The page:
Adventist Health System Hospitals Participate in National Pilot to Improve Opioid Safety

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Four Adventist Health System hospitals joined the Safer Post-operative Pain Management pilot to test and redesign new care delivery processes to better manage pain and the potential for drug addiction. The Safer Post-operative Pain Management pilot is offered through the Premier Inc. Hospital Improvement Innovation Network (HIIN).

Florida Hospital East Orlando, Metroplex Adventist Hospital, Park Ridge Health and Rollins Brook Community Hospital joined more than 30 industry-leading hospitals in the effort to improve post-operative pain management from September 2017 through March 2018. The American Society of Anesthesiologists was also a key performance improvement partner in the initiative.

'Adventist Health System is proud to participate in a program that is proactively addressing opioid misuse at such a critical point in time,' said Kathleen Clem, MD, executive vice president and chief clinical officer for Adventist Health System. 'We look forward to working with Premier HIIN member hospitals on evidence-based initiatives to further improve pain management practices and opioid safety across the communities we serve.'

The data-driven pilot initially focused on adult patients undergoing hip and knee arthroplasty, and colectomy surgical procedures. The program sought to help participants redesign their existing care practices with safer pain management strategies. This included partnering with patients and families on pain management expectations, as well as education on the safe use, storage and disposal of opioids. Clinicians at each hospital also receive education on appropriate opioid risk screening, prescribing, dispensing and administration.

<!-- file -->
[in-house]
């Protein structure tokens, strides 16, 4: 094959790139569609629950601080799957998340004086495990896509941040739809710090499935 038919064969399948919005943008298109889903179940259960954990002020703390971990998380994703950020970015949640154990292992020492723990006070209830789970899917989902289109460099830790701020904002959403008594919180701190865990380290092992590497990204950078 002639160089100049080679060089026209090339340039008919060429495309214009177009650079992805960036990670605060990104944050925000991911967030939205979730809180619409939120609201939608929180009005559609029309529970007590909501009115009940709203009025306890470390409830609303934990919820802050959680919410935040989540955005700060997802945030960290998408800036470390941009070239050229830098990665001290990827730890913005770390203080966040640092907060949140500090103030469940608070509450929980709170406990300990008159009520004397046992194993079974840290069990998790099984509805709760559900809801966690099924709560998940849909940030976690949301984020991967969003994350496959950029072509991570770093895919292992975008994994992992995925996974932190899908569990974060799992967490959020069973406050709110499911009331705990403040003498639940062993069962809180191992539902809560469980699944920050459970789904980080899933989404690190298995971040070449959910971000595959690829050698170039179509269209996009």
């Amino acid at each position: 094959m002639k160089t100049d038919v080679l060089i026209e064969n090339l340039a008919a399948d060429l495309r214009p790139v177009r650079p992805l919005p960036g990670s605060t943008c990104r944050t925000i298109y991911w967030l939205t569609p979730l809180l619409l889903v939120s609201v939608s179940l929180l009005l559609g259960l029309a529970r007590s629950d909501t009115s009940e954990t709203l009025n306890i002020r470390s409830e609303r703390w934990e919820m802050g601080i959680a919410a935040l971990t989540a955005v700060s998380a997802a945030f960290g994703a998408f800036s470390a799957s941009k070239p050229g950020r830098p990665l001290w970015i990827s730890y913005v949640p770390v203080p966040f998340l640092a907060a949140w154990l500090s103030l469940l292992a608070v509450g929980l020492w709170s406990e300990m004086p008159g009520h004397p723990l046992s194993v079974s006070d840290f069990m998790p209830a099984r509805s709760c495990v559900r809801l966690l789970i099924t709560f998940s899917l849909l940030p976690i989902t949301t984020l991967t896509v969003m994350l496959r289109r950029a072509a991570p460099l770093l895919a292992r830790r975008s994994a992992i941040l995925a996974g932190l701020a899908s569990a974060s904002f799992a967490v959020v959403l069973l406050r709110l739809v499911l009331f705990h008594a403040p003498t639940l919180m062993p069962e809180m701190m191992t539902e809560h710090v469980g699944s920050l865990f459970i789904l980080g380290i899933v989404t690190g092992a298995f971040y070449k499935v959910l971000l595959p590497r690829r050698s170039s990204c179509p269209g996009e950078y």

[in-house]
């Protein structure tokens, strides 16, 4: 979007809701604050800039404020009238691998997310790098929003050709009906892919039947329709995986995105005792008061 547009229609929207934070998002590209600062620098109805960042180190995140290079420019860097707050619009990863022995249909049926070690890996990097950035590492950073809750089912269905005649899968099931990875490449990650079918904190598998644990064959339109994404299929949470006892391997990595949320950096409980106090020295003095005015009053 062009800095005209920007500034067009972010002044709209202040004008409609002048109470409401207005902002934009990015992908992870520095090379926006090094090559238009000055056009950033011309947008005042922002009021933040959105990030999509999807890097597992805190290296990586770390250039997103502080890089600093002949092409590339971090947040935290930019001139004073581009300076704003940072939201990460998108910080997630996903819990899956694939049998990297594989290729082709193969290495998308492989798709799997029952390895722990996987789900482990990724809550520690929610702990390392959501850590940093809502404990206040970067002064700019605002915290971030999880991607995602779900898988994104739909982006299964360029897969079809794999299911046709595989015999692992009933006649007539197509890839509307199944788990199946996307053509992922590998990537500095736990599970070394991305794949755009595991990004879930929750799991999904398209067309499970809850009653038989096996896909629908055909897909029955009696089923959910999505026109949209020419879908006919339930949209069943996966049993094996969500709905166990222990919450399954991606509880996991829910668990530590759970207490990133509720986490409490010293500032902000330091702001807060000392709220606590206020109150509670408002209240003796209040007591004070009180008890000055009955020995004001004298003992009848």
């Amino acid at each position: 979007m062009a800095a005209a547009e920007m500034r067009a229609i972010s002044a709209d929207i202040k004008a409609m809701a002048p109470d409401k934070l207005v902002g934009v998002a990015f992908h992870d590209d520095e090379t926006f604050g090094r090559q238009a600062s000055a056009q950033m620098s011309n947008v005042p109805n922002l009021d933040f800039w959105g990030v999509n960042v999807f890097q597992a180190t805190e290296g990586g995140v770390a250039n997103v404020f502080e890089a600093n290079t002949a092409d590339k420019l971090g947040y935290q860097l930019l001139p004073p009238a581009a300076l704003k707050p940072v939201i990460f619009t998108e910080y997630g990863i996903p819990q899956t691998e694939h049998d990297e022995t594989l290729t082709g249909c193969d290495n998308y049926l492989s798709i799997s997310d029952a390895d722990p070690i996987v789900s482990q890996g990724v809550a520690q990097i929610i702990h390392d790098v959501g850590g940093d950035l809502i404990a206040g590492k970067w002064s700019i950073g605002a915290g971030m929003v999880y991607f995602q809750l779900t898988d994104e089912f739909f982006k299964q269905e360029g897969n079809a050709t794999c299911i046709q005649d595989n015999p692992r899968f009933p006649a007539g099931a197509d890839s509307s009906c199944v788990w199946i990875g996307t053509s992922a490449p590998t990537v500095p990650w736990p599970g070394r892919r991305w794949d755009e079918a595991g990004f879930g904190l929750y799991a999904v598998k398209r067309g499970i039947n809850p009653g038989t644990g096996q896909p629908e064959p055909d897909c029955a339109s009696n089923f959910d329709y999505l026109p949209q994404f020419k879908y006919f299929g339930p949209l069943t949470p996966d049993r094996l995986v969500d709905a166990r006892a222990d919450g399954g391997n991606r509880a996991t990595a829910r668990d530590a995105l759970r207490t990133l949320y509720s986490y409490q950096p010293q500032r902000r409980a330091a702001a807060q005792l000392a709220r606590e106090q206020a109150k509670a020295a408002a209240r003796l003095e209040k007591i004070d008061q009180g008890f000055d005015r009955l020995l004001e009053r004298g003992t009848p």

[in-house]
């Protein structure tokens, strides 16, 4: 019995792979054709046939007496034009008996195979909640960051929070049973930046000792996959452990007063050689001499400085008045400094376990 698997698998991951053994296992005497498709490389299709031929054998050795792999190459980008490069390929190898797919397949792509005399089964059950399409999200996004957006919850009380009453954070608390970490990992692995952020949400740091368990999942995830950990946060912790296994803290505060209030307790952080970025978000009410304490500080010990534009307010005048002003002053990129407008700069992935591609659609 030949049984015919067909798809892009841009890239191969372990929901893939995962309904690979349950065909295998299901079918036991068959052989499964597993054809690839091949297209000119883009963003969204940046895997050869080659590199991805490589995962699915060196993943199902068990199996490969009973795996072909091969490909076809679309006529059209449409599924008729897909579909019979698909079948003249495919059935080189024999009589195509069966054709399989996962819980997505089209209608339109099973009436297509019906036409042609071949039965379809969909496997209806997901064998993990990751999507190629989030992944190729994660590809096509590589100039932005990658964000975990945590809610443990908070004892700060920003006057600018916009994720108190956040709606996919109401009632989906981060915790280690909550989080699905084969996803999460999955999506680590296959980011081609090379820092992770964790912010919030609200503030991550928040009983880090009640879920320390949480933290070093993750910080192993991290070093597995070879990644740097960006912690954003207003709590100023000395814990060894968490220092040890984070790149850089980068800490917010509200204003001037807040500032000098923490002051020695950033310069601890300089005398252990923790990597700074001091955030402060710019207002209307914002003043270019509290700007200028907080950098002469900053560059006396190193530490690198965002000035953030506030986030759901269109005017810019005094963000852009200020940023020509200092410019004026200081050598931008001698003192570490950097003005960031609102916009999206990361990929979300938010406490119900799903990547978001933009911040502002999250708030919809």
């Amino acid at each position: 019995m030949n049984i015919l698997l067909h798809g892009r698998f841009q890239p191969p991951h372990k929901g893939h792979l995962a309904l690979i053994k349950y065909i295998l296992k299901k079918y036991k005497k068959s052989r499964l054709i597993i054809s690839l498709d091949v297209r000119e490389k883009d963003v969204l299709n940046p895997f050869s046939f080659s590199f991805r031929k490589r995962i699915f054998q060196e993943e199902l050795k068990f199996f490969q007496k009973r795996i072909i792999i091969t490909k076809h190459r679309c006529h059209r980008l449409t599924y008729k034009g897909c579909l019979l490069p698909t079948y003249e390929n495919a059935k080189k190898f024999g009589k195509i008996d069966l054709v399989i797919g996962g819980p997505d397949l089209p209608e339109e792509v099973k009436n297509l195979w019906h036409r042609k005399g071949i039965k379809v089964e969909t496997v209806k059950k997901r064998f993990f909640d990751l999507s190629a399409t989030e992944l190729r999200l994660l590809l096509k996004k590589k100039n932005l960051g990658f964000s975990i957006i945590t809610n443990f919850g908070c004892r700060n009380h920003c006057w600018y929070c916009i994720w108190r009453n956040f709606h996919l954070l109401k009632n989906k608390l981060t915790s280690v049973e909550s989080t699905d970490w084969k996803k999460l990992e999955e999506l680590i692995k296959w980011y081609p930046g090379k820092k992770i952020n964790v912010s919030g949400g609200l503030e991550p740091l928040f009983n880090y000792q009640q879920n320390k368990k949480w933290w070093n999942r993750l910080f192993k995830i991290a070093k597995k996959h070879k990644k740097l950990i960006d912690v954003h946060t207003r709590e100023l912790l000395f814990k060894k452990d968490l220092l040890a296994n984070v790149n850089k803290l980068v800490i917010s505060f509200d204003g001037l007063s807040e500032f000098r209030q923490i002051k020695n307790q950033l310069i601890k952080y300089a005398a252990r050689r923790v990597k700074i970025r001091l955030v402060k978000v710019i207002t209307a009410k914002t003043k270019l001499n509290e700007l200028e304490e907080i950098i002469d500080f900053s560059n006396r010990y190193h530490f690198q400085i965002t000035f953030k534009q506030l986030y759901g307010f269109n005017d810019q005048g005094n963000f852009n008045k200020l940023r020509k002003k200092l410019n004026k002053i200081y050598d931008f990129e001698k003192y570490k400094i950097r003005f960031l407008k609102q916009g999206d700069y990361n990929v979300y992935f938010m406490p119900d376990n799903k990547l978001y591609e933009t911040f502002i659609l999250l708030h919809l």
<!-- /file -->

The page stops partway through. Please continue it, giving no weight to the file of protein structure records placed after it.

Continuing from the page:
The Safer Post-operative Pain Management pilot supported hospitals by providing virtual and onsite technical assistance from industry-leading experts; systematic planning for performance improvement; real-time data collection; the use of standardized process, outcome, harm and cost avoidance measures; peer-to-peer learning; and continuous monitoring, evaluation and refinement of implemented strategies to drive results.

'Opioid addiction is an increasing problem across our communities and the epidemic has been called on by the White House as a national priority,' said Blair Childs, senior vice president of public affairs at Premier. 'To find solutions, we must test and redesign care models for measurable approaches to continuous improvement that ensure professionals are trained based on what the evidence has proven to work. Premier is thrilled to be working with Adventist Health System, an outstanding leader helping to create new pain management strategies in our ongoing effort to reduce adverse drug events, dependence and addiction.'

Oftentimes, opioid addiction can begin with a single prescription following a medical procedure. According to the Centers for Disease Control and Prevention, overdose deaths involving prescription opioids have quadrupled since 1999 leading to more than 183,000 deaths.

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